Have you found yourself reaching the bottom of a page in a book you’re reading, only to realize that you have forgotten what you read? Or have you walked into a room only to realize you have forgotten why you went into the room?
These examples represent failures of cognition, or mental processes, and IUPUC psychology professor Thomas S. Redick is studying the circumstances of such cognition failures. He also is trying to figure out whether cognitive abilities — multitasking, fluid intelligence (the ability to reason quickly and think abstractly) and temporary memory — can be improved through training.
Redick is working with researchers at his alma mater, Georgia Tech, on a $150,000 Office of Naval Research grant project in which he is subjecting IUPUC students and Columbus residents to tests to gauge their memory, multitasking and language-learning capabilities.
In one test, subjects hear a series of letters while they have to solve basic math problems, and they have to memorize the sequence of the letters and solve the math problems correctly.
The test can provide insights into how well people could serve as language interpreters, for example, because solving the math problems takes away the attention from memorizing the letter sequence, a process that simulates how a translator is distracted by listening to speech while at the same time having to translate.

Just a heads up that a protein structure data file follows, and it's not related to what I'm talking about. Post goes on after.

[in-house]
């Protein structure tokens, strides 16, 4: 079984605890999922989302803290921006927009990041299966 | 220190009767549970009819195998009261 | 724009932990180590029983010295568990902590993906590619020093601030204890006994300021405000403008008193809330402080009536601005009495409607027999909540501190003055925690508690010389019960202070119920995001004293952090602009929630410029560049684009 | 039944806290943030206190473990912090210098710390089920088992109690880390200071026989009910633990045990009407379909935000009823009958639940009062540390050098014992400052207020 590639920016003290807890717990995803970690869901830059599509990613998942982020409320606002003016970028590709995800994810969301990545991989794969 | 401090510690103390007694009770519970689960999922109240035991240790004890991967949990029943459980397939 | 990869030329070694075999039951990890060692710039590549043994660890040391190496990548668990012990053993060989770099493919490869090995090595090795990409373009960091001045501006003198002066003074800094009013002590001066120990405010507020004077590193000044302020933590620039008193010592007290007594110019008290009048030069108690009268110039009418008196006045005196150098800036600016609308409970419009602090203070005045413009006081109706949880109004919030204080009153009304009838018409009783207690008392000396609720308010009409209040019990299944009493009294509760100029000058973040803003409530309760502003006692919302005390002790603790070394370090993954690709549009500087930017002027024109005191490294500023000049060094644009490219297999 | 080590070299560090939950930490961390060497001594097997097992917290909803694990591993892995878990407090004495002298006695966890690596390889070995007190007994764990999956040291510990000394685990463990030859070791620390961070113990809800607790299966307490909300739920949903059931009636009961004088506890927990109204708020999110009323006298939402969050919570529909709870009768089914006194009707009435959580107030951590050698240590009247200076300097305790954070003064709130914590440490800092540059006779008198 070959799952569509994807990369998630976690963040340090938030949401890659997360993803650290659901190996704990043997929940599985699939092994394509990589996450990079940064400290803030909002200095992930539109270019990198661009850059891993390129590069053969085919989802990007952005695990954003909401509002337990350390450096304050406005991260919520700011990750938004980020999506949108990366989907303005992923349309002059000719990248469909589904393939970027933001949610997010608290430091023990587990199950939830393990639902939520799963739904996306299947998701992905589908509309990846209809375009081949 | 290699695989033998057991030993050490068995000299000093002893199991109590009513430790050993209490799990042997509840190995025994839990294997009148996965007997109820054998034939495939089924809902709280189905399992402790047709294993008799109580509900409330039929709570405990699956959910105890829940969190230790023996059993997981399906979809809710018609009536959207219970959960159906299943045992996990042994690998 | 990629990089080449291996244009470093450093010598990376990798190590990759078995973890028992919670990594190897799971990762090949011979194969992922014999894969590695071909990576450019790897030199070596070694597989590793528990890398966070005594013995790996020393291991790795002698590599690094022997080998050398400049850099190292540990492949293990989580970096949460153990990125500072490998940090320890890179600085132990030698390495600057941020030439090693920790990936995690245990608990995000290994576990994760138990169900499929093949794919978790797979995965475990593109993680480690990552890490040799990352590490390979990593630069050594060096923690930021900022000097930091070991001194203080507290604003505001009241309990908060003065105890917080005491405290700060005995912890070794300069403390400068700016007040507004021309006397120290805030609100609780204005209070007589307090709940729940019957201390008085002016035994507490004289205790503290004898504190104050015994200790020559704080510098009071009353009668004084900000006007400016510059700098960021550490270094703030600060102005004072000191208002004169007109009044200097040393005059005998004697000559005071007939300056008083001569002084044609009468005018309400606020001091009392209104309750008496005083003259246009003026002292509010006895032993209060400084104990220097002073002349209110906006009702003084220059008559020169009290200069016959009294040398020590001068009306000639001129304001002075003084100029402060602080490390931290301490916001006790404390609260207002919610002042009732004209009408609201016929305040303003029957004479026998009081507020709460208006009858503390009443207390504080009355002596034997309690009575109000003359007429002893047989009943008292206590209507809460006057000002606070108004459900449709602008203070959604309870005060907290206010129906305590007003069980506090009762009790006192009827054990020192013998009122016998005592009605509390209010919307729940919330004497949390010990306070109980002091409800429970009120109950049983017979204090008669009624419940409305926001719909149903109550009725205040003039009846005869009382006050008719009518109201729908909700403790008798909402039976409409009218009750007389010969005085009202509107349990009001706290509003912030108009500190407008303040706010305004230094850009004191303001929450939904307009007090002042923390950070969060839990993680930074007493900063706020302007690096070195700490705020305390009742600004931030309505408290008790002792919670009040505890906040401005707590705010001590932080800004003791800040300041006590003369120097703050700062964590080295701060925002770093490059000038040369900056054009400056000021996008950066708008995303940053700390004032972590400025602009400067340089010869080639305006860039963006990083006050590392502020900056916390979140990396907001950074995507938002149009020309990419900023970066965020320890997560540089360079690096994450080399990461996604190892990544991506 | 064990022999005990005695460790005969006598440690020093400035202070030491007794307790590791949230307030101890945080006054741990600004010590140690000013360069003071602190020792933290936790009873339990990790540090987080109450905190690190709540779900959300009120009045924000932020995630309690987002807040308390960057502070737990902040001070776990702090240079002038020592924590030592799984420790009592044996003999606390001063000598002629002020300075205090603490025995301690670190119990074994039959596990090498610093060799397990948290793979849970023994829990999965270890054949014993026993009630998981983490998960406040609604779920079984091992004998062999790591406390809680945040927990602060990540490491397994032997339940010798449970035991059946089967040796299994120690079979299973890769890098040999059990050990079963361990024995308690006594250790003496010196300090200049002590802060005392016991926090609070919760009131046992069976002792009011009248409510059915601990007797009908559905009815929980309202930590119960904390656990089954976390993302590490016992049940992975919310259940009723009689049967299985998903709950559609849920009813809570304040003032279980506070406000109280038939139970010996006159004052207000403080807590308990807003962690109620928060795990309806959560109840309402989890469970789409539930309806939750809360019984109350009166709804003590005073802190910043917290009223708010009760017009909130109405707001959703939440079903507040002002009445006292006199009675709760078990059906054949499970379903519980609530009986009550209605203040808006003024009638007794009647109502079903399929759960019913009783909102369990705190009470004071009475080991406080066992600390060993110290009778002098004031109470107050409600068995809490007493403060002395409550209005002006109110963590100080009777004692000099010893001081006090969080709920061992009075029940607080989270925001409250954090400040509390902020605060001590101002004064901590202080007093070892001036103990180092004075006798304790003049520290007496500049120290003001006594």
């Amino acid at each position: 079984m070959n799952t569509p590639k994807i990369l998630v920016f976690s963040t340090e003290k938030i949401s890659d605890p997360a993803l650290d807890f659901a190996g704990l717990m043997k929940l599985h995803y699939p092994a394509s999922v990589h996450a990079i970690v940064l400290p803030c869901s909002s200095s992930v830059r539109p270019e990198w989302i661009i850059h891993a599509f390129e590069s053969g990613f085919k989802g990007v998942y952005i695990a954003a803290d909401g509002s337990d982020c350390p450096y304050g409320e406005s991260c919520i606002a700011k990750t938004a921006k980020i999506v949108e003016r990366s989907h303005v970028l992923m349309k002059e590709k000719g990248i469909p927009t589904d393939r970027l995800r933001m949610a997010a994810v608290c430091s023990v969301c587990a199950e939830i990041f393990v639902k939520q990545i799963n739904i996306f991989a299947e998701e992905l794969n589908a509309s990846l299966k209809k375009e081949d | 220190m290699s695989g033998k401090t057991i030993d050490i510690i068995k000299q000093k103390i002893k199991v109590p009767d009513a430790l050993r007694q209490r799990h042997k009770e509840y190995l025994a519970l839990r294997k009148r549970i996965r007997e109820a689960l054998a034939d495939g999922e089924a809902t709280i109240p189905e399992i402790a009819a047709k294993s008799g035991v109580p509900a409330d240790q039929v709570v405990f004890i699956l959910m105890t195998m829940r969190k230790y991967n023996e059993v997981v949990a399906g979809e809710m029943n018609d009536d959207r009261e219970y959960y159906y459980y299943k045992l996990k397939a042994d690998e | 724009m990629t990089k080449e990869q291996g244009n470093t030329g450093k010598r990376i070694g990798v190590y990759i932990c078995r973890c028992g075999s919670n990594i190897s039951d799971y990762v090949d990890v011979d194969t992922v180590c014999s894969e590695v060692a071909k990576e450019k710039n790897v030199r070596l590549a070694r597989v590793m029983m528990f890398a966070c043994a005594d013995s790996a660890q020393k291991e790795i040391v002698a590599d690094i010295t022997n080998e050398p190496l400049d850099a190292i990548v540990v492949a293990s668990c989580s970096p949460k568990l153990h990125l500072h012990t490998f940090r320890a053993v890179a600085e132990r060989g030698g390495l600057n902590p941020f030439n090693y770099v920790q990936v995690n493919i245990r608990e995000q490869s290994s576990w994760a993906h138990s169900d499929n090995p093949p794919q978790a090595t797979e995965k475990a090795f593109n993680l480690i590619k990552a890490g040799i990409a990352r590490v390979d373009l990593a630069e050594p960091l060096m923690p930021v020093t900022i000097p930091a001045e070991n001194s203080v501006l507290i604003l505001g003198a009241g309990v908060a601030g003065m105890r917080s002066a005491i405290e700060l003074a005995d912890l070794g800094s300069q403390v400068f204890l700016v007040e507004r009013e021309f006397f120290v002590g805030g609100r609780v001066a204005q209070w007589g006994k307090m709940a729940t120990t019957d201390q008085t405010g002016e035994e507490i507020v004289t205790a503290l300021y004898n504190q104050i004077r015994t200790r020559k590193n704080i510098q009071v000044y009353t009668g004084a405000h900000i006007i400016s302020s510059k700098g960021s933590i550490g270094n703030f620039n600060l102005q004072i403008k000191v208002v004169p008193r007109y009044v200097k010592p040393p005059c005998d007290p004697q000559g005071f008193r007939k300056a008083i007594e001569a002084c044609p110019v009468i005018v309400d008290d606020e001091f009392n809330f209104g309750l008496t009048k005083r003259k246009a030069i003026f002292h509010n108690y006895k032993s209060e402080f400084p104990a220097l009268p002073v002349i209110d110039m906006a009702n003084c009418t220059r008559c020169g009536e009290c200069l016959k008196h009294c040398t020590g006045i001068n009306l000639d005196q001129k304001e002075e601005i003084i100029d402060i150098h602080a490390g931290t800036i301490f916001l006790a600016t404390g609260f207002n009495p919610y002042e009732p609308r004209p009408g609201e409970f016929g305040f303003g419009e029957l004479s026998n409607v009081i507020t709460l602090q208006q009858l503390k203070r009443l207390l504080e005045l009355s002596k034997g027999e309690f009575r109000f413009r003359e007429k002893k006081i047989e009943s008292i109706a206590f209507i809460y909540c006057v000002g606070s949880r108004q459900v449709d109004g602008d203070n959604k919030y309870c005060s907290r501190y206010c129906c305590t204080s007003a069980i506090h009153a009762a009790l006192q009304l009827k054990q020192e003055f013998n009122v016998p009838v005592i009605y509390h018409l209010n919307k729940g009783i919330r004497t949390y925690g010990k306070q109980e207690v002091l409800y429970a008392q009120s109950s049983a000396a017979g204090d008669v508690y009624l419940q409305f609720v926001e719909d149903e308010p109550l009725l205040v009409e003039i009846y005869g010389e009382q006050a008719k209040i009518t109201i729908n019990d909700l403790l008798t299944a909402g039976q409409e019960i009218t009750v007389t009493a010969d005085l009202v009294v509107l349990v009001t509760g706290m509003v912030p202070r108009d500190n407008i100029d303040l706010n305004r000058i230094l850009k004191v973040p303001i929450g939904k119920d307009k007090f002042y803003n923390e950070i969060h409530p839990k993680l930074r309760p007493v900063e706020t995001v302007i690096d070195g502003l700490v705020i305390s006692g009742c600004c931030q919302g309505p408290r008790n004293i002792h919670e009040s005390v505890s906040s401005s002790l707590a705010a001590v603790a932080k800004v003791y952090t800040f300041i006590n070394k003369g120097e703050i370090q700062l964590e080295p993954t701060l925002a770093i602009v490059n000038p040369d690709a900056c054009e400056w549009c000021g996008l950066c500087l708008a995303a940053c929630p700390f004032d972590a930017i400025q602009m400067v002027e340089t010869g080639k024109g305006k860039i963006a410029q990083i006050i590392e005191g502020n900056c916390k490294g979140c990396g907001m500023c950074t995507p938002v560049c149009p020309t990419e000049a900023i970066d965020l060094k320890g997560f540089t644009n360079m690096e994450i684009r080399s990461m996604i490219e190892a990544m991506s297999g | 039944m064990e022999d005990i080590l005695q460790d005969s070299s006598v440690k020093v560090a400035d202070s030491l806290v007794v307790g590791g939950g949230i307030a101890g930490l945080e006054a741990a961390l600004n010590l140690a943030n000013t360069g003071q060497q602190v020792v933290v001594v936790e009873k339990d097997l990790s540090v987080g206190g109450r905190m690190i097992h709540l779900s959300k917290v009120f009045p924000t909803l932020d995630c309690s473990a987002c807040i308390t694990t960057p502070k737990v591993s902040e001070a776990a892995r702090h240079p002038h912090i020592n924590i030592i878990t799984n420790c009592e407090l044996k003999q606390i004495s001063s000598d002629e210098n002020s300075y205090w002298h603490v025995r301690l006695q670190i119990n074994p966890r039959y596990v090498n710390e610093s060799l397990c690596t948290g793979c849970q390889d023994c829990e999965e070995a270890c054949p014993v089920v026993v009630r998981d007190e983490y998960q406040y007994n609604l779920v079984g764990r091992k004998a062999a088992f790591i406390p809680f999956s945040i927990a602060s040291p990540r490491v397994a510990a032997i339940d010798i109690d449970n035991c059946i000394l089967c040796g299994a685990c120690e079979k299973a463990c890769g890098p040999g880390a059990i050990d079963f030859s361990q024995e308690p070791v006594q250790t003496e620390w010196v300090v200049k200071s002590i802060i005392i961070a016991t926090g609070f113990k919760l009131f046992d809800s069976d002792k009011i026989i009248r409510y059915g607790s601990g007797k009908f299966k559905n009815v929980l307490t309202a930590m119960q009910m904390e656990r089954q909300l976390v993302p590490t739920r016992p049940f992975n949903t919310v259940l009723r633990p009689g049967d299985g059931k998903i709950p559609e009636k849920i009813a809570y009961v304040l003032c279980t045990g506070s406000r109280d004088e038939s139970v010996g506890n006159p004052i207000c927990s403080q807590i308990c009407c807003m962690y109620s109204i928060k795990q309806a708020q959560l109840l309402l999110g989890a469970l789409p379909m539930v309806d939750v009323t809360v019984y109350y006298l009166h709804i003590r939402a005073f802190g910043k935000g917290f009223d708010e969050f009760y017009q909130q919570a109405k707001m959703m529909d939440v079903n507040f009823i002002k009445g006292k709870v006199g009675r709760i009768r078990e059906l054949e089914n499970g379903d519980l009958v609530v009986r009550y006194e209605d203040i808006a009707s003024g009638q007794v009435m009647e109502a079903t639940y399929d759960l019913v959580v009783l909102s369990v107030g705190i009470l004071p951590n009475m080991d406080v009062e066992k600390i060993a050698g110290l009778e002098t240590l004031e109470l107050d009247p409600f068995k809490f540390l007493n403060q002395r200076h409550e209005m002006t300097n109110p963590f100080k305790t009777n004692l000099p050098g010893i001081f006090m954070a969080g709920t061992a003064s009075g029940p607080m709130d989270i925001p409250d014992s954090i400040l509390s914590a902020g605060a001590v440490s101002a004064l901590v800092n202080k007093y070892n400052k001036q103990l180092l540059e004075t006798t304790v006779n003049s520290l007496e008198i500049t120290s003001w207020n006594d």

The military has an interest in the research because it has to identify a career track for each recruit, a process in which the military tries to determine who is best suited to be a pilot or work in aviation electronics.
The military already has a broader assessment program, the Armed Services Vocational Aptitude Battery, but Redick said his research aims to identify a more specific test of cognitive abilities to determine, for example, who would best be suited for a career in learning and translating Arabic.
The military needs more translators, Redick said, but learning a language takes a long time, even with intensive training over several months.
That training — and the lack of translators — costs a lot of money.
Tests that can predict with a great accuracy a recruit’s language-learning capabilities could lower language acquisition time and, therefore, costs.
Redick said he knows well the critical role interpreters play in U.S. military efforts. His older brother, James, served in Afghanistan with the U.S. Army last year and said interpreters were critical to communicate and build rapport with townspeople.
The $150,00 grant pays for fees people get when they take the tests, as well as school administrative costs, research assistance and equipment.
The tests are given in four sessions, each lasting about two hours. Redick’s team has tested about 30 people so far and hopes to test another 30 by the end of the summer.
Redick, who grew up in the Muncie area, is doing the research with colleagues at Georgia Tech, where he obtained his doctorate and conducted similar research before he came to IUPUC in 2011.